A new year beckons although it is preceded by a slew of human tragedies both in Malaysia and the world over. Torrential floods and the tragedies affecting Malaysian linked airlines in these past months bring sadness and grief to many in our communities. The economic situation is also a concern to many this year.So what does it mean to us within the palliative care arena? What will be the burden of disease that Malaysians will face this year? Are we dreading the possibility that we may have a serious illness? And if so, what is the level of capacity and standard of the medical services available in the country?

A report by the Economic Intelligence Unit on Healthcare Outcomes for 2014 saw Malaysia ranked 80/166 countries surveyed. What does this mean for us and for our loved ones if illness affects us in 2015?

The work of Hospis Malaysia

In the past year, Hospis Malaysia was referred 2,094 patients, an increase of 20% from 2013. The number of cases at any time under our care is usually between 400 and 450 patients spread across all sections of our society. Many cases are still referred at a very late stage.

Do Malaysians in need of palliative care have access to a standard of palliative care that could make a meaningful difference to their lives? In considering this, several questions should be asked.

In the descriptive context, what is the coverage of palliative care in Malaysia? What is the range of services available? These could include types of illnesses covered, hospital and community based care, government, charity or private facilities. Are there facilities for emergency care, either at home or in hospital? Read more

From ehospice

SHC – LCPC Forum: Perspectives of the Elderly on Spirituality

Perspectives of the Elderly on Spirituality – A Qualitative Survey on Admitted Elderly

By Ms. Tan Mei Hong, Staff Nurse, Alexandra Hospital, Singapore

Summary of talk by: Ng Shi Hui

In her presentation, Ms. Tan sought to communicate to her audience her findings regarding the perspectives that the elderly (aged 65 to 85) in Singapore have regarding spirituality. She decided to embark on this study for she realized from her personal experiences that attending to a patient’s spirituality remains neglected in practice. Furthermore, while studies have been conducted in other Western countries regarding the role of healthcare providers as spiritual care providers, this has remained a vastly untouched topic in the Singapore healthcare system. Seeking to address this literature gap in Asian societies, she hence decided to conduct this study.

She highlighted the significance of spirituality in older adults, as it serves as a coping mechanism in dealing with problems and has been proven to lead to positive physical and mental health outcomes, such as the reduced occurrences of depression and anxiety in these older patients. She conducted this study by interviewing patients who have been admitted into the hospital for at least 2 days, and who have been certified by their attending physicians as fit for these interviews. These interviews were audio recorded for accuracy.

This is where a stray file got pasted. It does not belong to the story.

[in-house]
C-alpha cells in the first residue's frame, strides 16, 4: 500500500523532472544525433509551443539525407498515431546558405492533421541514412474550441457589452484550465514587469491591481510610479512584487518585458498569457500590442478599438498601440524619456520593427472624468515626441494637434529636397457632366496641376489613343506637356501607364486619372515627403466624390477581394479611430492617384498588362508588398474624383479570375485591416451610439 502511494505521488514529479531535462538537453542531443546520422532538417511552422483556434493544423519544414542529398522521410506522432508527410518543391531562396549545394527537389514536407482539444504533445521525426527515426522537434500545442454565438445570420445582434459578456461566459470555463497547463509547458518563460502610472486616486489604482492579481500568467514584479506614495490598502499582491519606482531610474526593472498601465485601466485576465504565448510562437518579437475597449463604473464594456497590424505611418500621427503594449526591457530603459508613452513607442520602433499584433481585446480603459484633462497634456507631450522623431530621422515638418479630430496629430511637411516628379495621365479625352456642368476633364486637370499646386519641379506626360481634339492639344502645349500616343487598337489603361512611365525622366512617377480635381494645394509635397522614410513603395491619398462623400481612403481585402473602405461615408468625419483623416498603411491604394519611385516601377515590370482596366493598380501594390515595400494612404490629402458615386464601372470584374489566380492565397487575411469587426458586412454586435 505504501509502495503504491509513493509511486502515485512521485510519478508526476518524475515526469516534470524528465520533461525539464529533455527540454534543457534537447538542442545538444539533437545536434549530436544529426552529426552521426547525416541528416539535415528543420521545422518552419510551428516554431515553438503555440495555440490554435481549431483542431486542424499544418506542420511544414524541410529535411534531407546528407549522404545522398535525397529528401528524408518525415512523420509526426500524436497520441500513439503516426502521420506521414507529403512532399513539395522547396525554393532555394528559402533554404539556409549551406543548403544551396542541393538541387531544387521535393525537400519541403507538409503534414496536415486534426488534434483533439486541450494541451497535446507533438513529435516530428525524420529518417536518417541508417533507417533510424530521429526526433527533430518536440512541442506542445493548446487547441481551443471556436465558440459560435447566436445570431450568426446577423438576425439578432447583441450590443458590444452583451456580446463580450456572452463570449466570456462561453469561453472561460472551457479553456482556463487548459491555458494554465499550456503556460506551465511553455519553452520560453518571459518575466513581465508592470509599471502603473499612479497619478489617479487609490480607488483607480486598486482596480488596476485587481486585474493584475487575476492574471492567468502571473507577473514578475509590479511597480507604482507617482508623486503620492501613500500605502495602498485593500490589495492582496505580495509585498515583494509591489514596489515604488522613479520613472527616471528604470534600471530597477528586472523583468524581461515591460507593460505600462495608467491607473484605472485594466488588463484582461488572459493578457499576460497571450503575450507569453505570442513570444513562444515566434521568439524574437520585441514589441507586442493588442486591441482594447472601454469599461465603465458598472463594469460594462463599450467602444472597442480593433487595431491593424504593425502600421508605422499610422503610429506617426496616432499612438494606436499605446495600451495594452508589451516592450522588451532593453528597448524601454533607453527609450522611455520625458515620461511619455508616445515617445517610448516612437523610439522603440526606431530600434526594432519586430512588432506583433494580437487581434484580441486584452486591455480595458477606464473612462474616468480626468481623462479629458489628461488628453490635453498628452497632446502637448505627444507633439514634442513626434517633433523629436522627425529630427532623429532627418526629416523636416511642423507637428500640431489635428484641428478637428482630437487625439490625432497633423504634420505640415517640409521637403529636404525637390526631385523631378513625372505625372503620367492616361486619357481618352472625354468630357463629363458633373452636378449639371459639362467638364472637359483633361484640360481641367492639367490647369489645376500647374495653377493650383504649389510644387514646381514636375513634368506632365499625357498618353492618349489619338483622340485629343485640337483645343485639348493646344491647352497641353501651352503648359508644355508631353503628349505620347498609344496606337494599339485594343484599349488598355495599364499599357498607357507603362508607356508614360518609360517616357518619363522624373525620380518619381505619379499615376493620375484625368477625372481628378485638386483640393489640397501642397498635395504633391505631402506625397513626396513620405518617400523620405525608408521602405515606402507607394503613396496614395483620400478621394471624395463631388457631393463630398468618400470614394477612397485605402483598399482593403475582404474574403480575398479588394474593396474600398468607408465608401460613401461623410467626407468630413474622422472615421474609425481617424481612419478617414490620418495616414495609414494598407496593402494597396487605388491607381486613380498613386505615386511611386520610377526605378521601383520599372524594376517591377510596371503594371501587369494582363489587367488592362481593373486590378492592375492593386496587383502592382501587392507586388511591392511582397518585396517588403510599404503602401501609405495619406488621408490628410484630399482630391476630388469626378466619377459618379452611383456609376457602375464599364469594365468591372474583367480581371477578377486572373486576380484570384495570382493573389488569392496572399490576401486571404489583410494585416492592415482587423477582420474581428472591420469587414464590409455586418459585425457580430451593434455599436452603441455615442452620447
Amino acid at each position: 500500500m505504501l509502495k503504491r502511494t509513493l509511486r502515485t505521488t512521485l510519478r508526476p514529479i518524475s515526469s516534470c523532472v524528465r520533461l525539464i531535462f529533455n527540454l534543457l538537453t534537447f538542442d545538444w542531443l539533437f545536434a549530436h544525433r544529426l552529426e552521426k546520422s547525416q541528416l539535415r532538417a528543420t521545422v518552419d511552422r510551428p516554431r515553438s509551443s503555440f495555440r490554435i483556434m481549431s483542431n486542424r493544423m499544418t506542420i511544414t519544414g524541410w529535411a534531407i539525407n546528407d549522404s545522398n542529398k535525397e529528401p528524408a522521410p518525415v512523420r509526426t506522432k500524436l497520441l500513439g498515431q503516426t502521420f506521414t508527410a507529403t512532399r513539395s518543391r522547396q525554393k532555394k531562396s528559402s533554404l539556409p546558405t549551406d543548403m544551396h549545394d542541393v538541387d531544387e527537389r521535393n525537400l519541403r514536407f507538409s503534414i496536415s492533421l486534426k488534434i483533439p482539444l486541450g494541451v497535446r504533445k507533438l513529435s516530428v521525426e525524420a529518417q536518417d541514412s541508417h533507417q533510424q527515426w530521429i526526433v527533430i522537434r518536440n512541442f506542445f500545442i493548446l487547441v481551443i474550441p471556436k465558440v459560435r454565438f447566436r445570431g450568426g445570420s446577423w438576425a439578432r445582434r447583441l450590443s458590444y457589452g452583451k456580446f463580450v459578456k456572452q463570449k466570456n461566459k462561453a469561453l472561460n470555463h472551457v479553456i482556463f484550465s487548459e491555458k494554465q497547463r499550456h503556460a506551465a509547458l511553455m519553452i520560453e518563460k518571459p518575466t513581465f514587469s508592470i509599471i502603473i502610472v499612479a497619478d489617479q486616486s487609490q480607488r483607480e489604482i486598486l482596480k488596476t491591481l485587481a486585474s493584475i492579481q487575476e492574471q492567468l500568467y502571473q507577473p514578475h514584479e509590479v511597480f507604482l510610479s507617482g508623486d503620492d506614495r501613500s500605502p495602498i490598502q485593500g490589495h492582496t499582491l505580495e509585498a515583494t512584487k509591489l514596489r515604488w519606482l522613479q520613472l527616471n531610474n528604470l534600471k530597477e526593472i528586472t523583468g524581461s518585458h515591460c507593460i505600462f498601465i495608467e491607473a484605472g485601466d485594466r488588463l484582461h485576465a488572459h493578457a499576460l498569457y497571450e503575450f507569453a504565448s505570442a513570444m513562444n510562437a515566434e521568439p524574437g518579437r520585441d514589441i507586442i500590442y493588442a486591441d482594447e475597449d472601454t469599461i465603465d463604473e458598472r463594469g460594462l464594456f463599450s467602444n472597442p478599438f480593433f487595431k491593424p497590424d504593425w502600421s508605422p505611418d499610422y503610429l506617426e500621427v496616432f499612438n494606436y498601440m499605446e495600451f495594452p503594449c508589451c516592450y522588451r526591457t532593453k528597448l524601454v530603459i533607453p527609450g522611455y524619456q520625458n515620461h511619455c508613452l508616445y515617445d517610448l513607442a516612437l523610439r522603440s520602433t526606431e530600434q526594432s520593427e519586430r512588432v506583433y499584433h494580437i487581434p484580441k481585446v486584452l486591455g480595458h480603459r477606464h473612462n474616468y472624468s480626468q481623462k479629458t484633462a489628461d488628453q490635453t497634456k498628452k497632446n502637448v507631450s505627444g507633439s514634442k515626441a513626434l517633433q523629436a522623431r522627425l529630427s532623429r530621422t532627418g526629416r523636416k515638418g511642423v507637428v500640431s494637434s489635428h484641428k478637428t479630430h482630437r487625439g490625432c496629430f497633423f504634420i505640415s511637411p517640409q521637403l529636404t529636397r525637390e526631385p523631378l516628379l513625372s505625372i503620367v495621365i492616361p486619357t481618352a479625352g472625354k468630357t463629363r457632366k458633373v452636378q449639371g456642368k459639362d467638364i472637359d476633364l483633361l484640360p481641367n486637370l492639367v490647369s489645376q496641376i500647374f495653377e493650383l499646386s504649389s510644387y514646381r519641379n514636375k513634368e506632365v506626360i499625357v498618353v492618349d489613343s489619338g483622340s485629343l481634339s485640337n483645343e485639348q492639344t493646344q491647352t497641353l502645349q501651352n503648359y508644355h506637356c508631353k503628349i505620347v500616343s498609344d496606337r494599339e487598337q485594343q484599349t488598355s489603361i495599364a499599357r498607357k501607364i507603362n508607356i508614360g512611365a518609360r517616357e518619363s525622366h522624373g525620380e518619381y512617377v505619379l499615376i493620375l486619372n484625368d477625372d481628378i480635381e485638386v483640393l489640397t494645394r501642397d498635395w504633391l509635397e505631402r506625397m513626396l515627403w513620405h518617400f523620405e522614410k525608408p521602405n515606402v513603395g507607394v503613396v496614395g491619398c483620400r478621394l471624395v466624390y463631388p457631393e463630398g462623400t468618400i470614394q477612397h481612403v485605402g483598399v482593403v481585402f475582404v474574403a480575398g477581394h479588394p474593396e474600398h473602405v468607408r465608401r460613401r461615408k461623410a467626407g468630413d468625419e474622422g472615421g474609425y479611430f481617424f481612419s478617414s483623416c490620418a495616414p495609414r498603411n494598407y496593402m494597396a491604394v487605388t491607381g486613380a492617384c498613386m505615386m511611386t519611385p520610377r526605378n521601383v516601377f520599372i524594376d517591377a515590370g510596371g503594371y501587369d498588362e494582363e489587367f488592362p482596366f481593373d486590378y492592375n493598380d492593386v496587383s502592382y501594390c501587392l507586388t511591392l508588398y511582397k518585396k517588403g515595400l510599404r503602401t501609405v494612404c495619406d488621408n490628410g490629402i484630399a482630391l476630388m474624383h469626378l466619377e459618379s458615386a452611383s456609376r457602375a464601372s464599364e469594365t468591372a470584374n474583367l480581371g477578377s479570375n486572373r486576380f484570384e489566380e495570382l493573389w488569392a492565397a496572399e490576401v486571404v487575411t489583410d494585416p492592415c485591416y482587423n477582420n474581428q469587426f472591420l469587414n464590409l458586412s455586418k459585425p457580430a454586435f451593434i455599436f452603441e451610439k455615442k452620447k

These interviews revealed certain themes regarding the elderly’s perspectives on spirituality, one of which would be that many of the elderly see their spirituality as a divine moral compass. They believe that there is a higher power guiding their life decisions. Such guidance allows them to navigate the decisions they have to make in their lives in order to be what these higher powers perceive as a good person. These notions on spirituality have allowed these elderly to respect other people’s religion and accord to them a sense of purpose in their lives. Such also allows them to believe that they will therefore die a good death, which was evident when one participant said that ‘when I die I go to heaven’. Spirituality hence strengthens the elderly’s coping mechanisms with respect to making sense of their illness, and many have stated that they find peace and relief in praying or chanting. It serves as a buffering factor in allowing the elderly to accept their choices in life so that they start to accept the fact that their time is running short.

When asked about their expectations of healthcare professionals as spiritual care providers, however, many of the elderly were pessimistic. They feel that there will be a conflict between science and spirituality for they view hospitals as a place to become physically well through technology and proven knowledge. They feel that when receiving health treatments, the main concern should be resolving their medical issues and not addressing their spiritual needs. Some also voiced the possibility of the emergence of mistrust towards medical science when science and spirituality are mixed together, and it may even give the impression to patients that spirituality is more important than science when receiving healthcare. Spirituality is also a sensitive matter – many have differing beliefs and religious systems. Should their healthcare professionals’ beliefs run counter to that of the elderly patients’, they are afraid that they will become proselytized. It is interesting to note that even if the healthcare provider is of the same religion, many have expressed discomfort in receiving spiritual care from these healthcare providers.